We have gotten several wonderful rain showers in the past week so everything is greening up again and we've been able to start grazing the cows on pasture once again.

We sold 6 cows last week, and dried off 17 head.  They start calving in September.  Now if this heat will break, I will be able to disbudd the last calves born.....

July 13th, 2010

Posted by morninglanddairy on July 13, 2010 at 5:11 PM Comments comments (2)

RAIN!!!   God blessed us with rain over the weekend.  Not so much as we need, but a great start.  Everything is greening up a bit and the dust has settled for now.  Maybe, just maybe if we get some more, our pastures will start growing again.

We decided to let #64(the cow that calved in June), raise her own calf.  I have no other calves to raise with her, so she would be very lonely as a bottle calf by herself.  So we kept mama and baby together in a separate pasture until baby was two weeks old and well started.  Then we turned she and her mother out with the dairy herd.  She is doing very well, fat and sassy with all the milk she could want.  She comes up with the dairy herd morning and night and stands with the herd on the holding pen just chewing her cud.  When she sees mama go in the barn, she scoots under the board at the back of the pen and waits for her to come out the other door after milking.  Then off they trot to field again, very happy together.  We will wean her off her mama before putting the bulls back in the herd in December.  Wouldn't want her to breed too early.

July 3rd, 2010

Posted by morninglanddairy on July 3, 2010 at 5:14 PM Comments comments (2)

It is so very dry.........no rain in well over a month now and it has been hot, hot, hot.  Our pastures are all brown and we are feeding the cows on all hay now.  And hay will be in short supply this season as well.  Everyone is feeding hay already and very few people have been able to get more than one cutting so far because of the drought.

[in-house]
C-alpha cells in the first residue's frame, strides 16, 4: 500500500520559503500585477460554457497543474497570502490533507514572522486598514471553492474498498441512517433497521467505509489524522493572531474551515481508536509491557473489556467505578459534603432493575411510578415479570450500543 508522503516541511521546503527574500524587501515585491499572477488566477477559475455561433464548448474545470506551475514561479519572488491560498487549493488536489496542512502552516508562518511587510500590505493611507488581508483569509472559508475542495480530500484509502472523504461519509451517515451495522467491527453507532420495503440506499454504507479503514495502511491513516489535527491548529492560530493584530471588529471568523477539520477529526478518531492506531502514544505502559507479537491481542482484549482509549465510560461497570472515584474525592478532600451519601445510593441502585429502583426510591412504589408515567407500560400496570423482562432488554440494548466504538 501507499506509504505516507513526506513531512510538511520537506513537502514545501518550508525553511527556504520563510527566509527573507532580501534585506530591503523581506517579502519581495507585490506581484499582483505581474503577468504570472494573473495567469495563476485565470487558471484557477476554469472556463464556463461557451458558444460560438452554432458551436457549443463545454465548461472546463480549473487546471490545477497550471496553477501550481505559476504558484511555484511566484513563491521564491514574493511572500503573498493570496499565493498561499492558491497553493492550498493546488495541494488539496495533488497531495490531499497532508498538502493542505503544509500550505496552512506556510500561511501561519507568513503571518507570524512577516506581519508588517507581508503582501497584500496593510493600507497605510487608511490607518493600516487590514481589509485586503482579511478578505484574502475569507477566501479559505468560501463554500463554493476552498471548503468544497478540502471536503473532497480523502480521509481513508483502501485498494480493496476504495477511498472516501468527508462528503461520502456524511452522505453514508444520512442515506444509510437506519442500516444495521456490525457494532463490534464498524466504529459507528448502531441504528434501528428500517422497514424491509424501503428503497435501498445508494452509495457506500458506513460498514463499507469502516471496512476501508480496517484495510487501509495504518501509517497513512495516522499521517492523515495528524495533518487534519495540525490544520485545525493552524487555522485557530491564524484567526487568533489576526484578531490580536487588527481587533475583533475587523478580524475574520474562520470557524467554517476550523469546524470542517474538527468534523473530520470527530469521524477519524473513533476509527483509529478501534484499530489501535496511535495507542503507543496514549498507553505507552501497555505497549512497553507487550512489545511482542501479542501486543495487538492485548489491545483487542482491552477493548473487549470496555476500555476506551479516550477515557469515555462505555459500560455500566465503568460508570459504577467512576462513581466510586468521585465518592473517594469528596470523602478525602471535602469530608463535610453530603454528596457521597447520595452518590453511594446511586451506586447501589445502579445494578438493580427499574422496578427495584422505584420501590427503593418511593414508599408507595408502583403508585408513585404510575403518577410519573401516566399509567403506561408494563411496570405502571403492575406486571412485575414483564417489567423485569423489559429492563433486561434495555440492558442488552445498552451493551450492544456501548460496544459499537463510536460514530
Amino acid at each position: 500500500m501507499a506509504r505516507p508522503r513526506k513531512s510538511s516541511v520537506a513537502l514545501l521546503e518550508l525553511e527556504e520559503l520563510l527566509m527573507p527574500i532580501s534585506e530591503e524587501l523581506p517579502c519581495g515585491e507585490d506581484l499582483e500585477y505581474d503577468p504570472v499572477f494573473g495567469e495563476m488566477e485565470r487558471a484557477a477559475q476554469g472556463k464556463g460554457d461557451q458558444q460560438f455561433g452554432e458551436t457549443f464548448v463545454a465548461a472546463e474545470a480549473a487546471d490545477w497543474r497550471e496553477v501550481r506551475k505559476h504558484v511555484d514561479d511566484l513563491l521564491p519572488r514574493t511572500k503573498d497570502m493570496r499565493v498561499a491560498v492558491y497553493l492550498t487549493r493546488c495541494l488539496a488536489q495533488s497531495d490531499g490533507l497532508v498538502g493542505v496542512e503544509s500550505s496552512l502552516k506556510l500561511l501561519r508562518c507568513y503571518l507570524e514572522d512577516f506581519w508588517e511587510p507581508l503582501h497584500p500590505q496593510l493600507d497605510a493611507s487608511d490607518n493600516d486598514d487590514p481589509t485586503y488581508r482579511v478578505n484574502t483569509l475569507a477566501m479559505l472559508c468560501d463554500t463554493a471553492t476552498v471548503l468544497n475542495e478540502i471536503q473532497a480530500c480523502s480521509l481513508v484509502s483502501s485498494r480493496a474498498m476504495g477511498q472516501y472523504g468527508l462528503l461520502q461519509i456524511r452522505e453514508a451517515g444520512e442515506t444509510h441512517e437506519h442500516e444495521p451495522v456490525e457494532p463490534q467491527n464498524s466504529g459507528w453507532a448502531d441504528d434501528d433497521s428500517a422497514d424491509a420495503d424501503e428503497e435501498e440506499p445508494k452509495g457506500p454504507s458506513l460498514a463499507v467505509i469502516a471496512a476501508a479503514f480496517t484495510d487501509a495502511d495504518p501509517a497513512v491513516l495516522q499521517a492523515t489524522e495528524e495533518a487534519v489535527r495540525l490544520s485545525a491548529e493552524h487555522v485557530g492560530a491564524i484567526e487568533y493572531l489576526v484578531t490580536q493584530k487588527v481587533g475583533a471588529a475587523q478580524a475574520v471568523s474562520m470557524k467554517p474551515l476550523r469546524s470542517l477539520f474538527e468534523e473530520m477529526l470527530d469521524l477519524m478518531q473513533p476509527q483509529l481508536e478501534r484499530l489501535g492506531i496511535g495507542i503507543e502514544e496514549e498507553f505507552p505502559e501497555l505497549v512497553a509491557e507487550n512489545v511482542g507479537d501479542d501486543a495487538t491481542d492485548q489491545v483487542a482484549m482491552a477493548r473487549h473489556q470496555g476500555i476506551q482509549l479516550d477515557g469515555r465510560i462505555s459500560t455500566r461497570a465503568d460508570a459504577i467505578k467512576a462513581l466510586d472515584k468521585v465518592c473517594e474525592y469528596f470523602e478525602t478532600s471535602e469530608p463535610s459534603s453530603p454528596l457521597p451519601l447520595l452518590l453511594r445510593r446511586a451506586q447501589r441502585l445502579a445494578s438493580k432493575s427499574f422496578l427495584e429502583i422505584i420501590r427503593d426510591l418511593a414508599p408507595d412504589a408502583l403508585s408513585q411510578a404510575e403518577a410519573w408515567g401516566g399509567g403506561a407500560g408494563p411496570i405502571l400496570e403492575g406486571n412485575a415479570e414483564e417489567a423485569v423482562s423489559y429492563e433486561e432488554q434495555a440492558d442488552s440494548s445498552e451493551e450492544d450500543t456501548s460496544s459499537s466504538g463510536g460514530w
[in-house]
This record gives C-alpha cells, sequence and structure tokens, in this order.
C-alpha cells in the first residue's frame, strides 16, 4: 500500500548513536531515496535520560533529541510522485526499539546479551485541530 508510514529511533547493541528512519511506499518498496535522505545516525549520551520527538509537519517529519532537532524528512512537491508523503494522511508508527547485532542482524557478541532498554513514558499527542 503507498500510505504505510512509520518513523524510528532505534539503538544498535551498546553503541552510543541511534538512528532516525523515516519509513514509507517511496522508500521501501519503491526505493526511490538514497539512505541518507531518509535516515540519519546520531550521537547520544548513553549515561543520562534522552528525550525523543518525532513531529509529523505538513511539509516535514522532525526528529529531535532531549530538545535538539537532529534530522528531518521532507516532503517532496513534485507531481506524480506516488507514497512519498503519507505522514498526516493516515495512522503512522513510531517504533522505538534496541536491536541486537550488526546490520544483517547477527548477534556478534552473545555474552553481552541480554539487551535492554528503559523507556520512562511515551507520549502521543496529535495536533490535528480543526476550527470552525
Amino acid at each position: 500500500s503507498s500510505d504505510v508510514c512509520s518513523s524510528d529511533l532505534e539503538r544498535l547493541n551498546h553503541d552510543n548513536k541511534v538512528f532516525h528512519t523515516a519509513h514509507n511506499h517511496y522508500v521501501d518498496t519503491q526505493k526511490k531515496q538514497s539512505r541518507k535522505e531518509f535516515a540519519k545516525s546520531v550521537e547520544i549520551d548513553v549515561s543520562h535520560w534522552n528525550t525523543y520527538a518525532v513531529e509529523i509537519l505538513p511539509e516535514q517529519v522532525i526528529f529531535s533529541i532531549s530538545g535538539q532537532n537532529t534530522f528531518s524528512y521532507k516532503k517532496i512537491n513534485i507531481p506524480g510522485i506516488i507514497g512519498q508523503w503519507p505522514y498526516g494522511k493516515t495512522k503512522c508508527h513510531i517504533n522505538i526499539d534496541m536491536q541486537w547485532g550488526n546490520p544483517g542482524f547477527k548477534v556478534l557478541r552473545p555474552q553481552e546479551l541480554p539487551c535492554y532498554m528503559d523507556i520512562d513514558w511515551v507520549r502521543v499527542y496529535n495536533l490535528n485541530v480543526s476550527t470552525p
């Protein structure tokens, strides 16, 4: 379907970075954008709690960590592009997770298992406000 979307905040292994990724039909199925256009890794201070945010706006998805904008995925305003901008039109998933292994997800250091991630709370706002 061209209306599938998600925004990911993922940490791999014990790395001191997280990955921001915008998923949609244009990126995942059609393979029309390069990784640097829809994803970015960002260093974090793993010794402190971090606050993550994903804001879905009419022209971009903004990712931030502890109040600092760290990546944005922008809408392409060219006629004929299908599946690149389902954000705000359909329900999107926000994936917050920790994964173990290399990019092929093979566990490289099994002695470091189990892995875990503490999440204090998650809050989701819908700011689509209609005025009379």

The preg-check results were good.  Most all the ladies are pregnant and we will begin drying off in mid-July.  We pulled the bulls out of the herd the beginning of July.

We are cutting the goat cheese flavors now and I really like the garlic and chive.  The hot pepper goat and italian goat are good but the garlic chive is *really* good in my opinion.  Can't wait to try the dill (our new cow colby flavor.)

June 27th, 2010

Posted by morninglanddairy on June 27, 2010 at 4:43 PM Comments comments (0)

Preg-checking on Friday went well.  Only a few cows were open(not-bred), and those were mainly ones that had calved within the last two months.  A couple older girls were still open, we will give them some more time.  We will need to start drying cows off in July for their two-month rest period before calving starts in September.  Most are due between September and December, a few in early 2011.  Pulling the bull out of the herd in July also, so we don't get hot-weather calves next year.

June 24th, 2010

Posted by morninglanddairy on June 24, 2010 at 9:22 AM Comments comments (0)

Yesterday was annual vaccination day for the dairy herd.  Two shots per cow, 60 cows total.  I gave the shots in the dairy barn while a friend milked.  The cows didn't appreciate me at all.  I feel I got off quite lightly with just a kicked leg, a bruised arm and a swollen finger on my right hand(hand milking my goats afterwards was a real painful experience).

I noticed yesterday that the mineral feeders are getting low, so I'm out to put out several bags of loose mineral today.

This continual heat and humidity has dropped the cows production a little now.  If we don't get a break soon, I expect it will drop some more.

Tomorrow is preg-check day.

June 21st, 2010

Posted by morninglanddairy on June 21, 2010 at 10:32 PM Comments comments (0)

When I went out to check on #64 yesterday morning I found her in a very thoughtful mood off in a corner of the pasture in a patch of woods.

I knew it would be soon.

About 4:00 pm I found her with a brand new heifer calf that hadn't even stood yet.

Poor thing, it was up there mighty close to triple digits when she was born.  But she got a full tummy and seems very content and healthy hanging out in the shade with her mother.

Now we are truly finished for this calving season!

Our vet is coming out on Friday to do the whole herd preg-checking......